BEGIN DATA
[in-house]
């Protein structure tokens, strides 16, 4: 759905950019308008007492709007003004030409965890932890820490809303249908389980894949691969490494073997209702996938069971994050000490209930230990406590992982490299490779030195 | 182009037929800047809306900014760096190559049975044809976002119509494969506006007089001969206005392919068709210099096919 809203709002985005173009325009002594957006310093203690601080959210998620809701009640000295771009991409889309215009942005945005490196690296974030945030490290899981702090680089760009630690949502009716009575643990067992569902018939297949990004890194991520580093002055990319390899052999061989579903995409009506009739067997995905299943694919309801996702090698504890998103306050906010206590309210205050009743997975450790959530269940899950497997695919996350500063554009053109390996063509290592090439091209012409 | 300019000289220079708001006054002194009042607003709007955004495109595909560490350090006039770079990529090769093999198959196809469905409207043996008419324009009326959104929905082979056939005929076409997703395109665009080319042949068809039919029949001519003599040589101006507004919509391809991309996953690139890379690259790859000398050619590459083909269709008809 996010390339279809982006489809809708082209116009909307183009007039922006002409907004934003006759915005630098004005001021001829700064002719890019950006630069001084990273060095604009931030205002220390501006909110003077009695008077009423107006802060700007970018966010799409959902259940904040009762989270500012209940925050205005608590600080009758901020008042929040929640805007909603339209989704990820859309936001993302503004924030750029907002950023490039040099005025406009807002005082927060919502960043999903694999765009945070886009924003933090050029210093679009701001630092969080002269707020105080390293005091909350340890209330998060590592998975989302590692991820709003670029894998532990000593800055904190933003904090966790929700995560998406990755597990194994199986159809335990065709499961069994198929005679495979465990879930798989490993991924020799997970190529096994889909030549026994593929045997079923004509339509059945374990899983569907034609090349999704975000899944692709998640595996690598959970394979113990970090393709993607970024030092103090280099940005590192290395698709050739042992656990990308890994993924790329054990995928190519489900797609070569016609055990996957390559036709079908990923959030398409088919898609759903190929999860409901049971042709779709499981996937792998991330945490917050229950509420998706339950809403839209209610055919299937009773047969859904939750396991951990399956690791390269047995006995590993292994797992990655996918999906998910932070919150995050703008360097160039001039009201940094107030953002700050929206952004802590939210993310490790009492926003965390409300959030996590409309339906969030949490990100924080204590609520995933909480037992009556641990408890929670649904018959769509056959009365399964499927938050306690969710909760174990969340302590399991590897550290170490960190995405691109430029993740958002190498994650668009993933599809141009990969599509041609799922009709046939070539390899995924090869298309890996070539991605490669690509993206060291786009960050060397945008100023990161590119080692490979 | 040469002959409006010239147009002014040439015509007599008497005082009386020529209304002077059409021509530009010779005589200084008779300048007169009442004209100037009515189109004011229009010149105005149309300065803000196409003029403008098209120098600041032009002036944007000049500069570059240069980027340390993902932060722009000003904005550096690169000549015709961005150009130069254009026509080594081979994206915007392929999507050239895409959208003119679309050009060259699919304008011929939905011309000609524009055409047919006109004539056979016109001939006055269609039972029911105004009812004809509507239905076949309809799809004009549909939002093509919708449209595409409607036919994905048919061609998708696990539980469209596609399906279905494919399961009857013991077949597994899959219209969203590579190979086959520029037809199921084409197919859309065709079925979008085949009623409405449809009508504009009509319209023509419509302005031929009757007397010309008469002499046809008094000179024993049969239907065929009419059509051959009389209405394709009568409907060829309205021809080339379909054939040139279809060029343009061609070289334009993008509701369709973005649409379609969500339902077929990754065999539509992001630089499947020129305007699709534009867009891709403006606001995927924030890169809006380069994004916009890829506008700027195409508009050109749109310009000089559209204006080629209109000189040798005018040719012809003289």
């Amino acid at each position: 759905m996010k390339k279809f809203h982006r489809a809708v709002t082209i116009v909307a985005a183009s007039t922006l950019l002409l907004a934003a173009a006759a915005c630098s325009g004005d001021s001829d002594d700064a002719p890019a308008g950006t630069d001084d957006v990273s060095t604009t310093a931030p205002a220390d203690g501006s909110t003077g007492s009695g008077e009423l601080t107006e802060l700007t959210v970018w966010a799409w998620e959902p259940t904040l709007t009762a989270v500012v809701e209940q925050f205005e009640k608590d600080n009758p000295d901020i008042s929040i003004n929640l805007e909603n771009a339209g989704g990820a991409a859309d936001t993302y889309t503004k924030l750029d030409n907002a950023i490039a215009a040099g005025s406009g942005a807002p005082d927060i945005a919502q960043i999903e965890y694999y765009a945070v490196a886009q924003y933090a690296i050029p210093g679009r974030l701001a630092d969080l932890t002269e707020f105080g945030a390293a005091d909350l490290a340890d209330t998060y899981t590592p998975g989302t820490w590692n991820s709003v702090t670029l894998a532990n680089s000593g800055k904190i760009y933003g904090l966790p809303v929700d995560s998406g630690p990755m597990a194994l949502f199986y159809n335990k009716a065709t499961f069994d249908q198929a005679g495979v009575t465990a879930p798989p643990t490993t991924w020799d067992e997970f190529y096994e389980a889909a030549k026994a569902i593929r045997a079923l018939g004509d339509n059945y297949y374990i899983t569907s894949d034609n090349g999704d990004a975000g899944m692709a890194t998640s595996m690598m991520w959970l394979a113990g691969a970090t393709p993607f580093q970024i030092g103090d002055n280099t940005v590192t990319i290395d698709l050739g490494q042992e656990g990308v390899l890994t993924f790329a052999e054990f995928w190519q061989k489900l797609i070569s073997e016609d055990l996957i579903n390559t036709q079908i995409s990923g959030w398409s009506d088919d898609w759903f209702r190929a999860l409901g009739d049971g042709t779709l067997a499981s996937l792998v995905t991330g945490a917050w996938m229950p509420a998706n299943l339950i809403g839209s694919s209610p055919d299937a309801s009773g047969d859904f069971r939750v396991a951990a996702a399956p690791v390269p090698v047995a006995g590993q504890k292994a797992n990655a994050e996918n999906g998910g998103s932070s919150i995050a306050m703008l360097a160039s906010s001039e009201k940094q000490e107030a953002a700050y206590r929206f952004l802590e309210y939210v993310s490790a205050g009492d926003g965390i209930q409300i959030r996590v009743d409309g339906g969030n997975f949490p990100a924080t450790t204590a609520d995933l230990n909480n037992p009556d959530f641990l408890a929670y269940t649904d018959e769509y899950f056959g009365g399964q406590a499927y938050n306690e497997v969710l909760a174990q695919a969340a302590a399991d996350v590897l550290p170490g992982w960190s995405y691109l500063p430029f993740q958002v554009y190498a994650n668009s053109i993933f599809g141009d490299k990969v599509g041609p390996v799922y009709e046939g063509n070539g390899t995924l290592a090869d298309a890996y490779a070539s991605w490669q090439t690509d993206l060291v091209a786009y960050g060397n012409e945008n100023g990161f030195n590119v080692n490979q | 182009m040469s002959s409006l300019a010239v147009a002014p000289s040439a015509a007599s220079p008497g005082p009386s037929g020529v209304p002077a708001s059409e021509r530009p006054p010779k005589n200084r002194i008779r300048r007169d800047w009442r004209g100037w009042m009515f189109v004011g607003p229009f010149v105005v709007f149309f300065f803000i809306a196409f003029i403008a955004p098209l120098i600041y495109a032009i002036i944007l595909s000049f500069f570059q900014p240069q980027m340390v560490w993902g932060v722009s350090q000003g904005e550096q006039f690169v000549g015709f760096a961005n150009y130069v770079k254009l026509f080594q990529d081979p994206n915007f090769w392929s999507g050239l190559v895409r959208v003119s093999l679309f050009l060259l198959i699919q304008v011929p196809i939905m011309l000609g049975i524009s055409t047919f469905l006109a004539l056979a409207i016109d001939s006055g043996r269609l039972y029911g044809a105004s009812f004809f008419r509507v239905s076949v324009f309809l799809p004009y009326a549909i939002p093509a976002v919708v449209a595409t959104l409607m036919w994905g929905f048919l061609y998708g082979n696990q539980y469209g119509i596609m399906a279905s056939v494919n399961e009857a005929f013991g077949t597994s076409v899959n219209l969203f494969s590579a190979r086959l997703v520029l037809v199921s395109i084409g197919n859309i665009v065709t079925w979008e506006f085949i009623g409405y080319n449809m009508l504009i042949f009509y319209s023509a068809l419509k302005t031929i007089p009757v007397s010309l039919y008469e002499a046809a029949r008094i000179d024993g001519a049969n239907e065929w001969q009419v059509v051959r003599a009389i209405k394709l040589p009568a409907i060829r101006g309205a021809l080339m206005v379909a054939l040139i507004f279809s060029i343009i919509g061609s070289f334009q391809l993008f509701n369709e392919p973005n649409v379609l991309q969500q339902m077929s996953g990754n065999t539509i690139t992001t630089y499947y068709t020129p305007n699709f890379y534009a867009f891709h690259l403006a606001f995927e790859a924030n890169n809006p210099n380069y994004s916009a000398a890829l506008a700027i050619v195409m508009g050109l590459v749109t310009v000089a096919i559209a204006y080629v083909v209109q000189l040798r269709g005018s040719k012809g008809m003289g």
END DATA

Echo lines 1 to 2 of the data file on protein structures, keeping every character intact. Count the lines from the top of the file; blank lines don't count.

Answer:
[in-house]
């Protein structure tokens, strides 16, 4: 759905950019308008007492709007003004030409965890932890820490809303249908389980894949691969490494073997209702996938069971994050000490209930230990406590992982490299490779030195 | 182009037929800047809306900014760096190559049975044809976002119509494969506006007089001969206005392919068709210099096919 809203709002985005173009325009002594957006310093203690601080959210998620809701009640000295771009991409889309215009942005945005490196690296974030945030490290899981702090680089760009630690949502009716009575643990067992569902018939297949990004890194991520580093002055990319390899052999061989579903995409009506009739067997995905299943694919309801996702090698504890998103306050906010206590309210205050009743997975450790959530269940899950497997695919996350500063554009053109390996063509290592090439091209012409 | 300019000289220079708001006054002194009042607003709007955004495109595909560490350090006039770079990529090769093999198959196809469905409207043996008419324009009326959104929905082979056939005929076409997703395109665009080319042949068809039919029949001519003599040589101006507004919509391809991309996953690139890379690259790859000398050619590459083909269709008809 996010390339279809982006489809809708082209116009909307183009007039922006002409907004934003006759915005630098004005001021001829700064002719890019950006630069001084990273060095604009931030205002220390501006909110003077009695008077009423107006802060700007970018966010799409959902259940904040009762989270500012209940925050205005608590600080009758901020008042929040929640805007909603339209989704990820859309936001993302503004924030750029907002950023490039040099005025406009807002005082927060919502960043999903694999765009945070886009924003933090050029210093679009701001630092969080002269707020105080390293005091909350340890209330998060590592998975989302590692991820709003670029894998532990000593800055904190933003904090966790929700995560998406990755597990194994199986159809335990065709499961069994198929005679495979465990879930798989490993991924020799997970190529096994889909030549026994593929045997079923004509339509059945374990899983569907034609090349999704975000899944692709998640595996690598959970394979113990970090393709993607970024030092103090280099940005590192290395698709050739042992656990990308890994993924790329054990995928190519489900797609070569016609055990996957390559036709079908990923959030398409088919898609759903190929999860409901049971042709779709499981996937792998991330945490917050229950509420998706339950809403839209209610055919299937009773047969859904939750396991951990399956690791390269047995006995590993292994797992990655996918999906998910932070919150995050703008360097160039001039009201940094107030953002700050929206952004802590939210993310490790009492926003965390409300959030996590409309339906969030949490990100924080204590609520995933909480037992009556641990408890929670649904018959769509056959009365399964499927938050306690969710909760174990969340302590399991590897550290170490960190995405691109430029993740958002190498994650668009993933599809141009990969599509041609799922009709046939070539390899995924090869298309890996070539991605490669690509993206060291786009960050060397945008100023990161590119080692490979 | 040469002959409006010239147009002014040439015509007599008497005082009386020529209304002077059409021509530009010779005589200084008779300048007169009442004209100037009515189109004011229009010149105005149309300065803000196409003029403008098209120098600041032009002036944007000049500069570059240069980027340390993902932060722009000003904005550096690169000549015709961005150009130069254009026509080594081979994206915007392929999507050239895409959208003119679309050009060259699919304008011929939905011309000609524009055409047919006109004539056979016109001939006055269609039972029911105004009812004809509507239905076949309809799809004009549909939002093509919708449209595409409607036919994905048919061609998708696990539980469209596609399906279905494919399961009857013991077949597994899959219209969203590579190979086959520029037809199921084409197919859309065709079925979008085949009623409405449809009508504009009509319209023509419509302005031929009757007397010309008469002499046809008094000179024993049969239907065929009419059509051959009389209405394709009568409907060829309205021809080339379909054939040139279809060029343009061609070289334009993008509701369709973005649409379609969500339902077929990754065999539509992001630089499947020129305007699709534009867009891709403006606001995927924030890169809006380069994004916009890829506008700027195409508009050109749109310009000089559209204006080629209109000189040798005018040719012809003289």